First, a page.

“Lack of competition and consumer choice allows carriers to disregard the interests and concerns of their passengers in ways that would have been unthinkable when there were eight or ten major airlines,” said William McGee, an aviation specialist for the Consumers Union, testifying at the hearing held by the House committee on transportation and infrastructure.

Sally Greenberg, executive director of the National Consumers League, said that airlines have been able to hike ancillary charges such as baggage charges, flight change surcharges and cancellation fees because there are fewer competing airlines. She said American, Delta and United received $14.7 billion in such fees in 2015, up from $5.3 billion in 2008.

“These independent analyses stand in stark contrast to industry claims that it has never been a better and cheaper time to fly,” she said.

Critics say passengers have paid a steep price for consolidation of airlines. Christopher Ebdon/Flickr.com

Much of the industry consolidation occurred during the Democratic administration of President Barack Obama. Obama had run for office pledging to use antitrust law to break up monopolies but his appointees did little to stop the large mergers. Airline deals were given the green light despite pleas from consumer activists at the time that the mergers would hurt consumers.

“The Obama administration was very lax, and it was lax at a time when consolidation was getting very serious,” said Christopher Sagers, a law professor at Cleveland State University, in an email to Civil Beat.

President Donald Trump also campaigned in opposition to corporate consolidation, and frequently spoke about the anticompetitive effects of large conglomerates on the stump. But Sager said Trump’s nominee to head the antitrust division at the Justice Department, Makan Delrahim, a corporate lawyer who worked in the Justice Department’s antitrust division during the George W. Bush administration,  is likely to continue the hands-off attitude of the Obama Administration.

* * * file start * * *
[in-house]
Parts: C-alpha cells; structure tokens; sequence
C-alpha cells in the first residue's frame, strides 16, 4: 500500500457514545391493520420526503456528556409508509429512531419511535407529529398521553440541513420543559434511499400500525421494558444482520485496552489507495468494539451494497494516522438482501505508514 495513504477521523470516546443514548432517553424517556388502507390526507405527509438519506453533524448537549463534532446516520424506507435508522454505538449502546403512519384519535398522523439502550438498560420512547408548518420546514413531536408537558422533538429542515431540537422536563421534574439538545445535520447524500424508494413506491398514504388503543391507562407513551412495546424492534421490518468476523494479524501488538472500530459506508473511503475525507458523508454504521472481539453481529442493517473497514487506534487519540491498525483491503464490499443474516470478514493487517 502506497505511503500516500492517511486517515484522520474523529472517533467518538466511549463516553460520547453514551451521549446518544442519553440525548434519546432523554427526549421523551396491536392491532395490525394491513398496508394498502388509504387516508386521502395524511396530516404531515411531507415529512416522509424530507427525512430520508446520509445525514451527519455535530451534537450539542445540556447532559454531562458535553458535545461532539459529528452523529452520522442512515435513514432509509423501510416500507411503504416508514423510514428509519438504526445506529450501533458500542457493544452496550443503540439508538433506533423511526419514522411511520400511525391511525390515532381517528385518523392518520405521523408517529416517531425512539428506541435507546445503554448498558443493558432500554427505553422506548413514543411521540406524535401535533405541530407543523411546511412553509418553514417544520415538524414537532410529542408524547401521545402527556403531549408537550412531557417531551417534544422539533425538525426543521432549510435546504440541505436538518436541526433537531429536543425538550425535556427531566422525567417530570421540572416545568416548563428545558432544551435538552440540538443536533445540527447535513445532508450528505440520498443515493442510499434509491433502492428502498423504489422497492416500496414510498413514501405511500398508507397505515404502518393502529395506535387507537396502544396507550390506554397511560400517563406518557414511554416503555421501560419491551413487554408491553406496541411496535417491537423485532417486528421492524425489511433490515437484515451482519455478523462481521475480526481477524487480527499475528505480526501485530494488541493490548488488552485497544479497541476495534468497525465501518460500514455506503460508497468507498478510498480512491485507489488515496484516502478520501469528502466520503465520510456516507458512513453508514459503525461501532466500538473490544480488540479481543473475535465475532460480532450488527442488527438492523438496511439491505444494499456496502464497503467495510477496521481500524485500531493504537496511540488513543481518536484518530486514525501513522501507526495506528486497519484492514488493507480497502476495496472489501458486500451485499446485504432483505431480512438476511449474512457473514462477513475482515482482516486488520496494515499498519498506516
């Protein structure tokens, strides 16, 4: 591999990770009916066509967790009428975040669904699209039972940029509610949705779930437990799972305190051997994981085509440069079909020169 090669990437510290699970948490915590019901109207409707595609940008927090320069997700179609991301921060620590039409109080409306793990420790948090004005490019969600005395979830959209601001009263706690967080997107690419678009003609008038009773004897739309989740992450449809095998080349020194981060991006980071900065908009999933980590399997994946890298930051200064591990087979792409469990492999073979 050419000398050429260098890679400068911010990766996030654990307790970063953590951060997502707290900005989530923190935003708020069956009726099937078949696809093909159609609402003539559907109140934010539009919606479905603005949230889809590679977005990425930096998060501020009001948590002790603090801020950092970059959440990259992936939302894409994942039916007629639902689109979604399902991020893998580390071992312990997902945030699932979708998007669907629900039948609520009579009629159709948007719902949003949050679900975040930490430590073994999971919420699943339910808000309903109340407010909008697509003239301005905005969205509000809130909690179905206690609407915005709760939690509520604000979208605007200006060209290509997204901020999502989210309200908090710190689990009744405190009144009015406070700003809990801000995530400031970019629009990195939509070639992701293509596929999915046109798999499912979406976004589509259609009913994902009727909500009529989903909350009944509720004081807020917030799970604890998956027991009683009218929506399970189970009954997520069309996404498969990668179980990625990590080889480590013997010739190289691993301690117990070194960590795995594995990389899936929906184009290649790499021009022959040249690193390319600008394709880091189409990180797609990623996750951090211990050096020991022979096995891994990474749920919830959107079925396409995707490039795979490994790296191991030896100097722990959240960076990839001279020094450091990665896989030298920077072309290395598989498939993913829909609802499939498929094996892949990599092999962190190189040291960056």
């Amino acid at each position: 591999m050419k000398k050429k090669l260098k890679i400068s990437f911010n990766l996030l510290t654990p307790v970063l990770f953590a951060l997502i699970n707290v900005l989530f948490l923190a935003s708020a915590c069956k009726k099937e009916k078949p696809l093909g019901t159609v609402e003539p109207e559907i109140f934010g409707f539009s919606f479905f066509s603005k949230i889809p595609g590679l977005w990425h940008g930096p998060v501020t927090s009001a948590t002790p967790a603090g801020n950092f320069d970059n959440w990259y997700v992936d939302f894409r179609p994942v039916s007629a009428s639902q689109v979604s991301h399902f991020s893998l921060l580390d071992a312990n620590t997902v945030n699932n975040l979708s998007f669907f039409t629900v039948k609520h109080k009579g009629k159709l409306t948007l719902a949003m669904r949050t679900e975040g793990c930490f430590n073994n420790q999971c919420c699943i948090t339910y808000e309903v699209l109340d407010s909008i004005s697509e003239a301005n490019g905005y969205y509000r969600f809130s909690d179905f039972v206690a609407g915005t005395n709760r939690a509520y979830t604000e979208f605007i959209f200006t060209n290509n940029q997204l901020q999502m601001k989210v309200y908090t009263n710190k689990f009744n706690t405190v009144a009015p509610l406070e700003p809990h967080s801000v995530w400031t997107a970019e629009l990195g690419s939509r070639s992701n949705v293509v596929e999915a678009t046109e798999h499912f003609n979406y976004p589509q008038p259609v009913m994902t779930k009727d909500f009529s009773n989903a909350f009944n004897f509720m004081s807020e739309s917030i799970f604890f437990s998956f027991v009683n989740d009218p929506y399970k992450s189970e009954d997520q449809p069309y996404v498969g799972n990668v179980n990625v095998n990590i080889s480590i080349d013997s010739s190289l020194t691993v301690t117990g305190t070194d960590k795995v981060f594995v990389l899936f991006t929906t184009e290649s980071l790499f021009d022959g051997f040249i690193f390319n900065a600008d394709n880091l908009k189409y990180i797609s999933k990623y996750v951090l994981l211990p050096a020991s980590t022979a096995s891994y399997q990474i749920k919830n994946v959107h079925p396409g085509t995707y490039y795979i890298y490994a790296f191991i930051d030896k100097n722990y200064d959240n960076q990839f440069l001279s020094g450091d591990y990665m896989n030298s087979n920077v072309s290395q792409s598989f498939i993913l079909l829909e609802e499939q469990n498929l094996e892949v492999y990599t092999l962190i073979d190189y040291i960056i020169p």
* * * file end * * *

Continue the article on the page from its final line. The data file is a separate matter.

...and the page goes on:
During congressional hearings, Democratic legislators pressed for laws that they said could help consumers. Senators Ed Markey of Massachusetts and Richard Blumenthal of Connecticut, for example, have sponsored legislation that would limit airlines to charging collateral fees only to the extent they impose additional costs on the airline, when the customer is already paying for a ticket.

But Sen. Roy Blunt, a Republican from Missouri who chairs the aviation subcommittee, made it clear that he considered Markey’s bill a nonstarter.

Before Markey began to speak, Blunt jokingly told the witnesses it would be a good time for them to leave the chambers and use the restroom. “In my experience, this is a good time for everyone to take a break,” Blunt said, to loud laughter from other Republicans and airline industry executives.

Markey said he still intends to reintroduce his bill, and hoped to attach it to the reauthorization bill for the Federal Aviation Administration, which is currently under review.

In the meantime, legislators who represent the states that serve as headquarters to the large airlines are lobbying the Trump administration to keep overseas competitors out of the United States. On behalf of Delta Airlines,  Georgia Reps. John Lewis, a Democrat, and Rob Woodall, a Republican, asked the U.S. State Department and the Department of Transportation to investigate the attempted expansion into U.S. markets by Qatar Airways, Emirates Airline and Etihad Airways.

That leaves passengers, like Greene, the man at the Honolulu airport last week waiting for the arrival of his son, a Marine, thinking about the direction the airline industry is going. He wasn’t happy about it.

“Everybody on a plane knows it’s wrong but what can you do?,” he said. “It’s like some people get numb to murder. People get used to it. They’re afraid to step up and say, ‘No, not on my watch.'”